Turkey hunting has been a mixed bag so far this season, with turkeys not responding well to calls is rural-residential areas. Turkeys are feeding on insects and grasses now. Turkey numbers appear to be above average, with most turkeys now in low- and mid-elevation oak and fir stands near clearings. Use locator calls before light or after dark to locate roosting trees, then set up in an area of their travel and begin calling as light approaches.
Spring bear hunting has been somewhat slow, though bears have been more active earlier this year than normal. The best bear hunting is early morning and evening along south-facing slopes, where bears will be seen turning over rocks and stumps for insects. Good bear numbers exist throughout the area. No bear tags are available now for the spring hunt.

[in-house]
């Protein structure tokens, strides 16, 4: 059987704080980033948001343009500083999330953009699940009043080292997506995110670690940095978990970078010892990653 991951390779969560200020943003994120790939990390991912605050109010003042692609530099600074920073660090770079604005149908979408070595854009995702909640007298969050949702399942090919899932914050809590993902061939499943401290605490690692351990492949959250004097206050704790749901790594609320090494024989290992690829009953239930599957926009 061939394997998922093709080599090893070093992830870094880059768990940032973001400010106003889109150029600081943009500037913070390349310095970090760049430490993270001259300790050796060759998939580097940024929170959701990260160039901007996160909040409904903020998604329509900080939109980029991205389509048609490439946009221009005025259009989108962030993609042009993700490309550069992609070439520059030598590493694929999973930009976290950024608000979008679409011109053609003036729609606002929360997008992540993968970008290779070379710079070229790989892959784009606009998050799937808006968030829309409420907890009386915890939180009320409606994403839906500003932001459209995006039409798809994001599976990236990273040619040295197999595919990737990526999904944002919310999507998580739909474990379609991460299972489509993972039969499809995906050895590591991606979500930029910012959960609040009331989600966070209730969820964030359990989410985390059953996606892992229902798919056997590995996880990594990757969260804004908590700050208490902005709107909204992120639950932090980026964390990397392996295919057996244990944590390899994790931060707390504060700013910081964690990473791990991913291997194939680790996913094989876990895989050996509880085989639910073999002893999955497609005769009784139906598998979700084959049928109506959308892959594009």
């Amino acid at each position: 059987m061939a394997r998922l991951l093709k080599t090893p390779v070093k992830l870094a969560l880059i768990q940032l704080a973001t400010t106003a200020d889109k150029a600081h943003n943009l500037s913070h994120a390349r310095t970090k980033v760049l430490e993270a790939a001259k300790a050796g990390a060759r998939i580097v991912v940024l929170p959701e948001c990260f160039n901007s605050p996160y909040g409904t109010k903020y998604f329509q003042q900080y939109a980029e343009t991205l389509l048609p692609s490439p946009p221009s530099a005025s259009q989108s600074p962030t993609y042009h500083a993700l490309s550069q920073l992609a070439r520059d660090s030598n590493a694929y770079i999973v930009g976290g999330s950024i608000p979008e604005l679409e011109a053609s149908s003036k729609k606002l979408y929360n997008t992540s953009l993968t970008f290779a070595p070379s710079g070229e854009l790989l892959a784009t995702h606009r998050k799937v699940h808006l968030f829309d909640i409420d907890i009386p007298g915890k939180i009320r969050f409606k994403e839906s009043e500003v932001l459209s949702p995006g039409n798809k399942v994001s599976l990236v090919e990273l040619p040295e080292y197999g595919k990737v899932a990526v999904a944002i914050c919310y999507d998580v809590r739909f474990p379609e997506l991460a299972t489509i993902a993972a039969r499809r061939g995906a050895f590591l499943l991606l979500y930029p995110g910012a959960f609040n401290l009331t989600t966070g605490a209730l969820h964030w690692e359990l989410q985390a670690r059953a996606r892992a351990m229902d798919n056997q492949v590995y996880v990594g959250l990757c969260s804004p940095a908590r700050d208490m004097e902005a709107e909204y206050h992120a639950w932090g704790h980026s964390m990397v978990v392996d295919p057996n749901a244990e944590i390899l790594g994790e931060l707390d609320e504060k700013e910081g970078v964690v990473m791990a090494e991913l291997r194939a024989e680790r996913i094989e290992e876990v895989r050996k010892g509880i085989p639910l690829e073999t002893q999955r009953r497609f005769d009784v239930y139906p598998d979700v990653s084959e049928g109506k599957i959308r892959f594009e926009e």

Turkey hunters had a great early season these past two weeks, but effort has slowed down so now might be a good time to get back out there for some early calling. Last summer's chick/poult counts were above the 15-year average, with 6.3 poults per hen. Coupled with a mild winter that helped create good survival rates, this year's season should be above average. Hens are getting on the nest so toms should be responsive to gobbling between storms.
The Umpqua National Forest and the Elliott State Forest are both home to solid black-bear numbers. Hunting around young timber stands should be good and will pick up as the season goes on.
Turkey hunting is slow and effort is light, with a few birds taken in the Powers area, as well as the upper Pistol River drainage.